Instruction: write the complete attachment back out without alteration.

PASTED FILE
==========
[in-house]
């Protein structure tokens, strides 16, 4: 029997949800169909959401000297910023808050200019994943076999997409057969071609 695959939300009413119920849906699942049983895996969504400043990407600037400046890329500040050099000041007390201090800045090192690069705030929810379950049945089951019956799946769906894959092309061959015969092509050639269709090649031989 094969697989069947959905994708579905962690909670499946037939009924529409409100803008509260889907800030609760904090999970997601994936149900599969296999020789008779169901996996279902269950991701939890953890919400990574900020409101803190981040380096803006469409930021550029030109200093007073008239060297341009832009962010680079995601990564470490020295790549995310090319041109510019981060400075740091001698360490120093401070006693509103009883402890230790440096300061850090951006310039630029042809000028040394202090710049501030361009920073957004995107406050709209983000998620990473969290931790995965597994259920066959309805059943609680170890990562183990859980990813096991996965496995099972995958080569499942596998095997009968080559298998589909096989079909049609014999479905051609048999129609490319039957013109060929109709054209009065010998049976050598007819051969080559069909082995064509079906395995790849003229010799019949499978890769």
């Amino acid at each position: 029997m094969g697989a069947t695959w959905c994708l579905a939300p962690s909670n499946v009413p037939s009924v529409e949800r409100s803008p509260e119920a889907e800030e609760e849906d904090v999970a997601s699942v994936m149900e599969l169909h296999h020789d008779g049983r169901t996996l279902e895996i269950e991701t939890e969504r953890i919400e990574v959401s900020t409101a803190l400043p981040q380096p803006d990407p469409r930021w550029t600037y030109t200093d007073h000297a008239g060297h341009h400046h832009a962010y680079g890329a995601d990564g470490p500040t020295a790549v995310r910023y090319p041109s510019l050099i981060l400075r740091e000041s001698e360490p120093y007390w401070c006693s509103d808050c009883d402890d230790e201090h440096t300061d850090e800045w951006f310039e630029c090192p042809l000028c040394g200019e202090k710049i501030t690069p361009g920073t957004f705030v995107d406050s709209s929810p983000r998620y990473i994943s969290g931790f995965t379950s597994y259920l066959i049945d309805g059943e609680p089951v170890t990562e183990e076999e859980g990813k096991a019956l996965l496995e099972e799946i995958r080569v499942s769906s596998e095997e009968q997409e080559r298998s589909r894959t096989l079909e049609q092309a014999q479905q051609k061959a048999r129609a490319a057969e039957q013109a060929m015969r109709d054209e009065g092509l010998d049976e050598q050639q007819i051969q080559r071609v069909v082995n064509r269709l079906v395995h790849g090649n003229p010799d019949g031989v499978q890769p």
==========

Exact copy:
[in-house]
């Protein structure tokens, strides 16, 4: 029997949800169909959401000297910023808050200019994943076999997409057969071609 695959939300009413119920849906699942049983895996969504400043990407600037400046890329500040050099000041007390201090800045090192690069705030929810379950049945089951019956799946769906894959092309061959015969092509050639269709090649031989 094969697989069947959905994708579905962690909670499946037939009924529409409100803008509260889907800030609760904090999970997601994936149900599969296999020789008779169901996996279902269950991701939890953890919400990574900020409101803190981040380096803006469409930021550029030109200093007073008239060297341009832009962010680079995601990564470490020295790549995310090319041109510019981060400075740091001698360490120093401070006693509103009883402890230790440096300061850090951006310039630029042809000028040394202090710049501030361009920073957004995107406050709209983000998620990473969290931790995965597994259920066959309805059943609680170890990562183990859980990813096991996965496995099972995958080569499942596998095997009968080559298998589909096989079909049609014999479905051609048999129609490319039957013109060929109709054209009065010998049976050598007819051969080559069909082995064509079906395995790849003229010799019949499978890769």
């Amino acid at each position: 029997m094969g697989a069947t695959w959905c994708l579905a939300p962690s909670n499946v009413p037939s009924v529409e949800r409100s803008p509260e119920a889907e800030e609760e849906d904090v999970a997601s699942v994936m149900e599969l169909h296999h020789d008779g049983r169901t996996l279902e895996i269950e991701t939890e969504r953890i919400e990574v959401s900020t409101a803190l400043p981040q380096p803006d990407p469409r930021w550029t600037y030109t200093d007073h000297a008239g060297h341009h400046h832009a962010y680079g890329a995601d990564g470490p500040t020295a790549v995310r910023y090319p041109s510019l050099i981060l400075r740091e000041s001698e360490p120093y007390w401070c006693s509103d808050c009883d402890d230790e201090h440096t300061d850090e800045w951006f310039e630029c090192p042809l000028c040394g200019e202090k710049i501030t690069p361009g920073t957004f705030v995107d406050s709209s929810p983000r998620y990473i994943s969290g931790f995965t379950s597994y259920l066959i049945d309805g059943e609680p089951v170890t990562e183990e076999e859980g990813k096991a019956l996965l496995e099972e799946i995958r080569v499942s769906s596998e095997e009968q997409e080559r298998s589909r894959t096989l079909e049609q092309a014999q479905q051609k061959a048999r129609a490319a057969e039957q013109a060929m015969r109709d054209e009065g092509l010998d049976e050598q050639q007819i051969q080559r071609v069909v082995n064509r269709l079906v395995h790849g090649n003229p010799d019949g031989v499978q890769p």